• I really like and enjoy Sharon M. Draper’s books. I’ve gained a greater perspective of African-African teenagers through her fiction. The Jericho trilogy is one of my favorites.

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Number The Stars

  • I was assigned this book in fifth grade. Originally, I really struggled with this book. It was one of the first times that I read so fast that my comprehension suffered. Through this book, I learned to slow down in my reading, especially assigned books, and my comprehension improved. Also, Lois Lowry is one of my favorite authors!

Books I’d Love to Read Starting with the Letter “N”:

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The Night Circus

  • I’ve wanted to read this book for several years. The author wrote this book during NaNoWriMo!

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North and South

  • I’m part of a Facebook group called The Book Drunkard. This book has been recommended to me several times, so I need to find it at the library soon.

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A Northern Light

  • I’ve heard so many good things about this book!

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Northanger Abbey

  • I learned about this book from Wishbone! I know I have a greater appreciation for Jane Austen now than I did years ago.

What books have you read, or want to read, that start with the letter N? Let me know!


Until the next headline, Laura Beth 🙂

Book Review #68: “Evicted: Poverty and Profit in the American City”

evicted

Image Credit: Amazon

I think I first heard about this book from friends on Facebook, who all said what a powerful book it was.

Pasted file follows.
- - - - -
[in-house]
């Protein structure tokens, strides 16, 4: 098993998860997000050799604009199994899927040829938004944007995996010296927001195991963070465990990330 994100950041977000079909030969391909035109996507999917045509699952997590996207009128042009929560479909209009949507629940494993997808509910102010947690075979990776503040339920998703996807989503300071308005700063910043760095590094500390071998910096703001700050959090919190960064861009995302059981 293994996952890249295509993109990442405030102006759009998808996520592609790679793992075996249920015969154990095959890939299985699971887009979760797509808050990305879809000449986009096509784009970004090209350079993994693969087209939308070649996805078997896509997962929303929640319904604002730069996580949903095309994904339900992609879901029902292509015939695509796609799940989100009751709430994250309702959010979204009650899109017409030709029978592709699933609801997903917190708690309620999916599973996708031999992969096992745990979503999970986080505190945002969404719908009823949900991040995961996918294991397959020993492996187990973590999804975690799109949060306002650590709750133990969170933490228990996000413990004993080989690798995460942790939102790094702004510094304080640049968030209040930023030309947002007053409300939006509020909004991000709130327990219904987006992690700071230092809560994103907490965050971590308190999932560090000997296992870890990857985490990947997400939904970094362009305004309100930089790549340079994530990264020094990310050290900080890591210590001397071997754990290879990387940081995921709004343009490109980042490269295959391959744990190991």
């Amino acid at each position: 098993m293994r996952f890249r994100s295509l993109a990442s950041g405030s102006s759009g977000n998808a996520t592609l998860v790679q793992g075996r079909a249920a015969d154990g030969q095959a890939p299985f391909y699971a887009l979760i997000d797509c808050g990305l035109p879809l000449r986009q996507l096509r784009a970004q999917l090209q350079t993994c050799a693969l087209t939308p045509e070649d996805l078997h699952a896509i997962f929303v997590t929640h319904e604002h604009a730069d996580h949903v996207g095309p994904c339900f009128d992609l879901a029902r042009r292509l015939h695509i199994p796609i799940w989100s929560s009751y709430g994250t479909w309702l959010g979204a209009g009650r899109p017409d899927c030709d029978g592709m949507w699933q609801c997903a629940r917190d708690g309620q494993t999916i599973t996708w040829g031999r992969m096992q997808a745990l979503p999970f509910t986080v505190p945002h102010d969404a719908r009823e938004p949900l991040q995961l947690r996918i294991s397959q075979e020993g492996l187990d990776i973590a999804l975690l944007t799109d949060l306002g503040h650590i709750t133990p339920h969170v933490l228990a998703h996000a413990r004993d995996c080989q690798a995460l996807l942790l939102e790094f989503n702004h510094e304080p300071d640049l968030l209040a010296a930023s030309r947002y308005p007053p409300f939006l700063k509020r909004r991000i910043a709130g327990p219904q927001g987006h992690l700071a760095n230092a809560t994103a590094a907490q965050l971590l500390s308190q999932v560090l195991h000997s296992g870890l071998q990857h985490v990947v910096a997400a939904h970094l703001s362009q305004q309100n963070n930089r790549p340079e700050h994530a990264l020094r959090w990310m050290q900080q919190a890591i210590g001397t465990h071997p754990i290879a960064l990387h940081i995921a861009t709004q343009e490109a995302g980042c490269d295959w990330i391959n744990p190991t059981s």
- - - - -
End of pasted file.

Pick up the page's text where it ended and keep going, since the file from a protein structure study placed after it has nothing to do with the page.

Then, author Matthew Desmond was interviewed by Terry Gross on NPR’s Fresh Air in April 2018. My local area, Hampton Roads in Virginia, was specifically mentioned in the interview regarding high numbers of evictions in three separate cities. It stung, and propelled me to want to learn more. As soon as possible.


I bought the book in August, and finally started it in late December. But once I started, I could not put it down. By the time we came home from the farm on December 26th, I’d flown through Part One. I was itching to go to bed that night, eager to dive in to Part Two. It only took me a few more nights of intense reading to finish it. I came away from it with a greater understanding, and appreciation, for being able to own my own home with my husband. It’s one of those books that makes me realize how good I have it, especially as a white woman with no children.

I’m drawn to books like this because of the human interest. I was reminded of the term “ethnography,” which is the systematic study of people and cultures. Author Matthew Desmond settled in Milwaukee, in the trailer park and other low-income neighborhoods, to not only interview people for the book, but to learn about their lives, and specifically what they go through day by day. The housing crisis and recession of the late-2000s began while he was conducting interviews, and it’s referenced in the book as well.